News & Politics

GOP scores on Long Island and Hudson Valley and statewide incumbents hang on

Rounding up the week’s political news.

Dutchess County Executive Marc Molinaro picked up an upstate House seat, defeating Democrat Josh Riley.

Dutchess County Executive Marc Molinaro picked up an upstate House seat, defeating Democrat Josh Riley. Cindy Schultz for The Washington Post via Getty Images

Bearing six jagged neon blue legs, massive blood red eyes, magenta-purple skin, and a wide leer with an unsettling array of multicolor teeth, the spider crab monster on Ulster County’s “I Voted” stickers has become an unlikely star. Designed on a whim by a 14-year-old from Marbletown, the creature dominated in the county competition to be featured on the sticker. Its popularity has only grown since – Ulster County’s elections commissioner dressed up as the spider for Halloween, several elected officials have debuted tattoos inked in its honor and a slew of merch shops have sold the image. On actual Election Day, Ulster County voters flocked to the polls in record numbers during the early voting period – so much so it was difficult to keep the stickers in stock at some polling places. Hey, if it takes a demonic looking spider crab to bolster the number of people taking advantage of their Democratic rights, we’ll take it. Read on for more elections-related news.

Long Island’s red wave

Republicans picked up four Congressional seats on Long Island – a clean sweep of a borough that’s long been regarded as a key battleground in the contest for control of the House. The borough’s unique political landscape made it one of the most watched areas in both the state and country – three of the four incumbents had declined to run for reelection. Heading into the election, the seats had been split down the middle – Democrats and Republicans both held two. With control of Congress hanging in the balance, Democrats hoped that the Long Island region could play a vital role in their ability to beat back forecasts. Then the results started rolling in. Despite the Cook Political Report’s analysis rating the area as leaning Democrat, Republican Anthony D'Esposito beat Laura Gillen in Nassau County’s 4th district, flipping the seat red in wake of retiring Democratic Rep. Kathleen Rice. George Santos flipped the other seat previously held by Democrats in Long Island, beating Robert Zimmerman in the 3rd Congressional District held by Rep. Tom Suozzi, who ran for governor. Republican Nick Lalota declared victory in the 1st Congressional District early Wednesday morning against Bridget Fleming. The lone race with an incumbent on the ballot also concluded in a similar vein with Rep. Andrew Garbarino easily soaring to victory over Democratic challenger Jackie Gordon in the 2nd Congressional District. Long Island state Senate races were also a boon for Republicans, who were poised to flip at least two seats there.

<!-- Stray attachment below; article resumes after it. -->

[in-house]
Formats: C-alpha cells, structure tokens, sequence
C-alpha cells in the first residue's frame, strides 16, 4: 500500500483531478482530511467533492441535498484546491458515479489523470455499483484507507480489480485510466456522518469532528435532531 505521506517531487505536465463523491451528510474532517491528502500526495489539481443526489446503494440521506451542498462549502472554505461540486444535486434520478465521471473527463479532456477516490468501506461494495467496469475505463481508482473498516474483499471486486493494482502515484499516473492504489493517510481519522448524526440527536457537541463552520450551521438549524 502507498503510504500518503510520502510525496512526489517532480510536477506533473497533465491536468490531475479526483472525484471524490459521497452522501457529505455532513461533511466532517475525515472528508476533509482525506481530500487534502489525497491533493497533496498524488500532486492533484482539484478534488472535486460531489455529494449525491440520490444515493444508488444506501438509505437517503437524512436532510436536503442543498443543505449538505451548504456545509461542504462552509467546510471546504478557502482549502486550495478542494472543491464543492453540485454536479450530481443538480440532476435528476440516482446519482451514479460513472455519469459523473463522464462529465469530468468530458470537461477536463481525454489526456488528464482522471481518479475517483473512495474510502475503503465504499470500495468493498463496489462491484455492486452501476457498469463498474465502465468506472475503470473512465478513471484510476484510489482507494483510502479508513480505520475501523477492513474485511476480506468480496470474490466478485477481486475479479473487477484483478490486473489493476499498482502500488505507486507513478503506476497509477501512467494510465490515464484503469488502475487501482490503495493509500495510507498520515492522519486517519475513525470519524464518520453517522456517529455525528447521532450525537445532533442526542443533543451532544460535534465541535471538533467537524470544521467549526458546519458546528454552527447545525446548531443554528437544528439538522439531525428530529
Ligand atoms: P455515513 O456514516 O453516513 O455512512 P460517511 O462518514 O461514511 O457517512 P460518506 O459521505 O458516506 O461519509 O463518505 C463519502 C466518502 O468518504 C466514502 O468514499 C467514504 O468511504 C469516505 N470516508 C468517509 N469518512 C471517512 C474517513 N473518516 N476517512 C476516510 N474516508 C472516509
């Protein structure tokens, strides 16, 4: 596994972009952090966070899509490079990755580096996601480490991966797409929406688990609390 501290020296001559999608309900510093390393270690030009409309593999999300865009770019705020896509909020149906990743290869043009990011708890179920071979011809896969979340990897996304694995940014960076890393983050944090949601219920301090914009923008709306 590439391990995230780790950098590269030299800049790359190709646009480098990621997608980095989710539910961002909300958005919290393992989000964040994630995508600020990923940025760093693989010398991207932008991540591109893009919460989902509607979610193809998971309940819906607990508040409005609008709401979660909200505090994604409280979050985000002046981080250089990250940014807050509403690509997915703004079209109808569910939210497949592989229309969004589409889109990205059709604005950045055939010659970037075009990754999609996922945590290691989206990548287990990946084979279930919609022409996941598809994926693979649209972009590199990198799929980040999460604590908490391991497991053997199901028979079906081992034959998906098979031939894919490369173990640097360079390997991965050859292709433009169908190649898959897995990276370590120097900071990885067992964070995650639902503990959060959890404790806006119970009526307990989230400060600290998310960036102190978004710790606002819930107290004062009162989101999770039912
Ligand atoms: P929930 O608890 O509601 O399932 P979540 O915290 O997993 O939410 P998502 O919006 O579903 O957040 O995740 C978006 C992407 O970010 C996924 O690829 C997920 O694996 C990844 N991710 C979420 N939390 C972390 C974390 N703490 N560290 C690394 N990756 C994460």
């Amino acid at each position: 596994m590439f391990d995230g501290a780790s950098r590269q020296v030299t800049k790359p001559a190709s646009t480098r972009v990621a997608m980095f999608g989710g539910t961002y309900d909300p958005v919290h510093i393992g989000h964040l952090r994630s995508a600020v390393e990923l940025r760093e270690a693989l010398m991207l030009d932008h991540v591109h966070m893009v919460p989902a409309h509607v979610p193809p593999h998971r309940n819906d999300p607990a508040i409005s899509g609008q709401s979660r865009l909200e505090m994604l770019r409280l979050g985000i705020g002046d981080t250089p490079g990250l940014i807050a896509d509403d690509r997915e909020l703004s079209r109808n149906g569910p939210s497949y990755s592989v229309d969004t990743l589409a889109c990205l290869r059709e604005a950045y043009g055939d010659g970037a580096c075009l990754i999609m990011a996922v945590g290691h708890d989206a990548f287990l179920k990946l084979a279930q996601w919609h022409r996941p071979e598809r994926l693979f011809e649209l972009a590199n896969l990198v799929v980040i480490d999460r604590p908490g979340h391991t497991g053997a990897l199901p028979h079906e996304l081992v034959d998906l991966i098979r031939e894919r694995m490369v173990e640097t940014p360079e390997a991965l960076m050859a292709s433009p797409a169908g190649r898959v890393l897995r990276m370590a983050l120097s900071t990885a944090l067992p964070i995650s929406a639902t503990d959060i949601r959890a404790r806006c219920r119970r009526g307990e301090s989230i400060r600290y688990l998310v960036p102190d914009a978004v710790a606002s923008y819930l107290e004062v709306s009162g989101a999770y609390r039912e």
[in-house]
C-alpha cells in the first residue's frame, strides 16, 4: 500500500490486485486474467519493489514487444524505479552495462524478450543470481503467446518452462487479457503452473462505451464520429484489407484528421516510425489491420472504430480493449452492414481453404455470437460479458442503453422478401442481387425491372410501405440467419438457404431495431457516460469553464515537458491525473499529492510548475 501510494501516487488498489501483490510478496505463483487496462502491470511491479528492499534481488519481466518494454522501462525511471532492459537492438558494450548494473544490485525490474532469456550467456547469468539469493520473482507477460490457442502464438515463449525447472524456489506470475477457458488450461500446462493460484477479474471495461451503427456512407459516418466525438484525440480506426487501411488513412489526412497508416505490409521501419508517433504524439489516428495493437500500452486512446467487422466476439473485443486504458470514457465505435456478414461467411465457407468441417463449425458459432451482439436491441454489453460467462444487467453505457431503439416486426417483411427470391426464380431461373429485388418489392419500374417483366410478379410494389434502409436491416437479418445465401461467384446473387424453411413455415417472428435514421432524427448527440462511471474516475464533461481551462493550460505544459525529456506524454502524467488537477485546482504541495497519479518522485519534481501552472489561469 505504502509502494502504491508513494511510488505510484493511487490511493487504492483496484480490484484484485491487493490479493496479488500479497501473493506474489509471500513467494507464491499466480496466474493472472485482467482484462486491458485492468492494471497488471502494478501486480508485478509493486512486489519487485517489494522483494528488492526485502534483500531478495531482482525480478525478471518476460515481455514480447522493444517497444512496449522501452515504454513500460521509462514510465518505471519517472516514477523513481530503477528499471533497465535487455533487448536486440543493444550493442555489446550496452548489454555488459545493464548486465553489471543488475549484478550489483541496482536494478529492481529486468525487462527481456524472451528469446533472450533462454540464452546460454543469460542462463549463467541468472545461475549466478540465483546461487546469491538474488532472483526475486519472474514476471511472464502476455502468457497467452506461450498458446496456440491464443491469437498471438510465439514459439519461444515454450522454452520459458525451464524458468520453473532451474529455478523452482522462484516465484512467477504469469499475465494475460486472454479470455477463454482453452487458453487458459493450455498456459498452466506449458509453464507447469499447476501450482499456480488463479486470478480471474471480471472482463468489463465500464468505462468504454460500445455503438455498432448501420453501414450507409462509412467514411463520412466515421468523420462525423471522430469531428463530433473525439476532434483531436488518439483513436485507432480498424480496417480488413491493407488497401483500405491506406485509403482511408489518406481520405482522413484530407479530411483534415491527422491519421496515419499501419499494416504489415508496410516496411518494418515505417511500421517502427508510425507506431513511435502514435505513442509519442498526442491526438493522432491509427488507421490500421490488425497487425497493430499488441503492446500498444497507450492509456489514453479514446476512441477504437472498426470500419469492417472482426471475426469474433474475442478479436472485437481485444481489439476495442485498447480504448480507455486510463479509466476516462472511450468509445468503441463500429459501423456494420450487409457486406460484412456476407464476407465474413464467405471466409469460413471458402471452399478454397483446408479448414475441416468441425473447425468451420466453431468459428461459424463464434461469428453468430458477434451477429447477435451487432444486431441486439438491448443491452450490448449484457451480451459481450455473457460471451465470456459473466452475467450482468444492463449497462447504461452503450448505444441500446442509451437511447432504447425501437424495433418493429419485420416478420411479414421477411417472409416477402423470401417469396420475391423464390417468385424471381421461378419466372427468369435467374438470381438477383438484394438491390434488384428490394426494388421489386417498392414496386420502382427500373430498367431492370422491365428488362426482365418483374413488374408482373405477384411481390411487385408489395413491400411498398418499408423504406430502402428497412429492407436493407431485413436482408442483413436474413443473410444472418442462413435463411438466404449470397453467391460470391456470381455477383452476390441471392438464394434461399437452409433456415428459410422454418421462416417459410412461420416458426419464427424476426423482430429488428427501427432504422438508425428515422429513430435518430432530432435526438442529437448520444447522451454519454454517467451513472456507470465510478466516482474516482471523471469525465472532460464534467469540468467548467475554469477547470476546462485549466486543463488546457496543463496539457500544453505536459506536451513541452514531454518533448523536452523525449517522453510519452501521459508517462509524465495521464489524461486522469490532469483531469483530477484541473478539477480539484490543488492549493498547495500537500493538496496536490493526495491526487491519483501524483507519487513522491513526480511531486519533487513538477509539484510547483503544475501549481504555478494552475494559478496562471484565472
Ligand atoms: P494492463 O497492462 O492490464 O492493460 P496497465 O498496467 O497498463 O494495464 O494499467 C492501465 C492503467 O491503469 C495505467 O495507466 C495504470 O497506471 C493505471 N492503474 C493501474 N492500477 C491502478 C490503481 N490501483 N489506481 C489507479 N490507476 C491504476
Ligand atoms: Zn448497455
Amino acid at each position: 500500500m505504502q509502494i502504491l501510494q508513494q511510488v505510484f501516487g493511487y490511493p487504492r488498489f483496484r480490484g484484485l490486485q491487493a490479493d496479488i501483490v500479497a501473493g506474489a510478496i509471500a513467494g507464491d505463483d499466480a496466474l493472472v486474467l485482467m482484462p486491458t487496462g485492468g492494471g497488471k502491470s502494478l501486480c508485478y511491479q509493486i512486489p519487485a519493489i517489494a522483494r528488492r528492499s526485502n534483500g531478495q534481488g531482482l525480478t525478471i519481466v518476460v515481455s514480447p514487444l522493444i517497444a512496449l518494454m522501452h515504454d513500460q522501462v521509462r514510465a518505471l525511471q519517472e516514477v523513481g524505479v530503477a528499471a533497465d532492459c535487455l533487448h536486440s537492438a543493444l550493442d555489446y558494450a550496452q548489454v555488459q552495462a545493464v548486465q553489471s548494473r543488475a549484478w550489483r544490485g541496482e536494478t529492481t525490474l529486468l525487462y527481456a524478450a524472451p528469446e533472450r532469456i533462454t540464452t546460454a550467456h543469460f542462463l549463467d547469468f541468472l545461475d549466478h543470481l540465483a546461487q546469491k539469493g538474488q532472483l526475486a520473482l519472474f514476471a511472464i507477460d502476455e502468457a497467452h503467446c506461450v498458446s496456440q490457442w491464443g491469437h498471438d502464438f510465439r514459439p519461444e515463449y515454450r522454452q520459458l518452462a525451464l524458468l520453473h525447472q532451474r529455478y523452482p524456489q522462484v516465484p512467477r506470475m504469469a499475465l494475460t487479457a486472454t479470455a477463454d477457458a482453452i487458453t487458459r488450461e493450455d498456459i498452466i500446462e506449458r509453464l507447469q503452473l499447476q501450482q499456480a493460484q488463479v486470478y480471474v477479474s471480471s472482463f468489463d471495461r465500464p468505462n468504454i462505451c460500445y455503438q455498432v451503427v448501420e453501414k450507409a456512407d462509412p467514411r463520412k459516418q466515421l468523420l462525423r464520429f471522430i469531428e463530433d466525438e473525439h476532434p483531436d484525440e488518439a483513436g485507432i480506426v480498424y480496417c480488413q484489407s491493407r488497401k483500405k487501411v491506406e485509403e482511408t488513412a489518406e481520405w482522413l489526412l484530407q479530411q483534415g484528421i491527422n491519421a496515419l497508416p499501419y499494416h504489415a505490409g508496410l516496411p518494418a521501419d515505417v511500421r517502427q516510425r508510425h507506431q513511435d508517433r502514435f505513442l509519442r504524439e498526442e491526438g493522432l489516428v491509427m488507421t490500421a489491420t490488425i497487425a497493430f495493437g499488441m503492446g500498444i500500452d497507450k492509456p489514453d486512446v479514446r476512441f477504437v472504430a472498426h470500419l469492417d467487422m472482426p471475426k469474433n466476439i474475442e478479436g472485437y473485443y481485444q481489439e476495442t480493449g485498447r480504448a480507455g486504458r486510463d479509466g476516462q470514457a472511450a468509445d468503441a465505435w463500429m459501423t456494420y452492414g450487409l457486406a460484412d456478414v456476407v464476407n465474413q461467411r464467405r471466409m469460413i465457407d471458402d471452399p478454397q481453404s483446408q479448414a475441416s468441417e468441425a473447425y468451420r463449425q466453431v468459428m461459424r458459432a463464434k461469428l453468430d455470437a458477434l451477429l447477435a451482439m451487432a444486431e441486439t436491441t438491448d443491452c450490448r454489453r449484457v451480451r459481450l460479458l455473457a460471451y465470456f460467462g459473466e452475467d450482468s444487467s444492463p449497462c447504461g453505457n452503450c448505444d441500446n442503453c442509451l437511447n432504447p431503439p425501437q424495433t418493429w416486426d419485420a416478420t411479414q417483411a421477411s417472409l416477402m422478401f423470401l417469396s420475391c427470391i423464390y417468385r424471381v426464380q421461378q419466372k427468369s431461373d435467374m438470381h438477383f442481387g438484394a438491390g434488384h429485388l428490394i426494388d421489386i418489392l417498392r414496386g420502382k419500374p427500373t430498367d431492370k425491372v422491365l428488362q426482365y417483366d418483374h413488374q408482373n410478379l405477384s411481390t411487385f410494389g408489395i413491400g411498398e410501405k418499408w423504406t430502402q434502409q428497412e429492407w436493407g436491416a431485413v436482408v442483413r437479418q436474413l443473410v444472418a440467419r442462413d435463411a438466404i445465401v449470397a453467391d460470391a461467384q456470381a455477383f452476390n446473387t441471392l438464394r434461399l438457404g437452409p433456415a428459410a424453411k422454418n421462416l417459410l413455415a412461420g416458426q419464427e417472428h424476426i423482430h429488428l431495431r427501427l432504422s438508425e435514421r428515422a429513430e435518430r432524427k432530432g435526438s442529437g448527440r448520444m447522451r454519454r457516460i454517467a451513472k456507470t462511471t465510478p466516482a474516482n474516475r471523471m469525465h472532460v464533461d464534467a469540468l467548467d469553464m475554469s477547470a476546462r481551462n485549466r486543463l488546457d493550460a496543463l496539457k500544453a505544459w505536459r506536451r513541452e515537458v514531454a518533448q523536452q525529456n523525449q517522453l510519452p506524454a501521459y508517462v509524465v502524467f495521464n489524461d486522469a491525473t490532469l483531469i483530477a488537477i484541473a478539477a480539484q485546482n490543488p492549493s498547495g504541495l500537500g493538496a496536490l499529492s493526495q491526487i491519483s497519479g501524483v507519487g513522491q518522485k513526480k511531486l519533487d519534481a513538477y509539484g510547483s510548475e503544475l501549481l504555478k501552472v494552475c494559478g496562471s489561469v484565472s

Battle in the Hudson Valley

Republicans also made big gains in New York’s other battleground region, Hudson Valley. While Democratic party boss Rep. Sean Patrick Maloney’s loss to Republican Mike Lawler was perhaps the biggest upset of the night, the GOP triumphed in another key Hudson Valley district. Just a few months after he lost a special election in August to Democratic candidate Pat Ryan, Republican Marc Molinaro’s fortune reversed in the new 19th Congressional District. Molinaro, Dutchess County executive and former Republican gubernatorial candidate, defeated his opponent lawyer Josh Riley with about 51% of the vote. Thanks to a complicated redistricting process, the 19th Congressional District now stretches beyond Hudson Valley into the Southern Tier and Finger Lakes. Ryan, who’d beat Molinaro during August’s special election emphasizing the fight to protect abortion rights, declared a slim victory over Colin Schmitt in the 18th Congressional District, meaning the party secured at least one of the nation’s top toss-up races in the Hudson Valley even as Maloney and Riley fell.

Statewide status quo

Unsurprisingly, New York’s well-known statewide incumbents swiftly secured reelection. New York Attorney General Letitia James easily secured a second term in the top position she’s used to pursue a slew of powerful targets, including former President Donald Trump. James never appeared to considered her Republican opponent to be a threat. In the weeks leading up to the election, she repeatedly declined to debate Michael Henry, a lawyer who has never served in an elected office, and on Election night, James declared victory for herself shortly after the polls closed. State Comptroller Tom DiNapoli also won a fourth full term against former Wall Street investor Paul Rodriguez, as did U.S. Sen. Chuck Schumer against his own Republican challenger. But while New York’s senior senator comfortably secured a fifth term against Joe Pinion, a conservative news commentator, his position as Senate majority leader is less certain with several key national races still hanging in the balance. High-profile politicians aren’t the only ones to have emerged victorious statewide this election. Nearly 70% of New York voters opted to approve the $4.2 billion Clean Water, Clean Energy, Green Jobs Environmental Bond Act, which authorizes New York to take on debt to pay for a slew of projects related to flood risk mitigation, land conservation, emissions reduction, clean water infrastructure and other climate-related initiatives.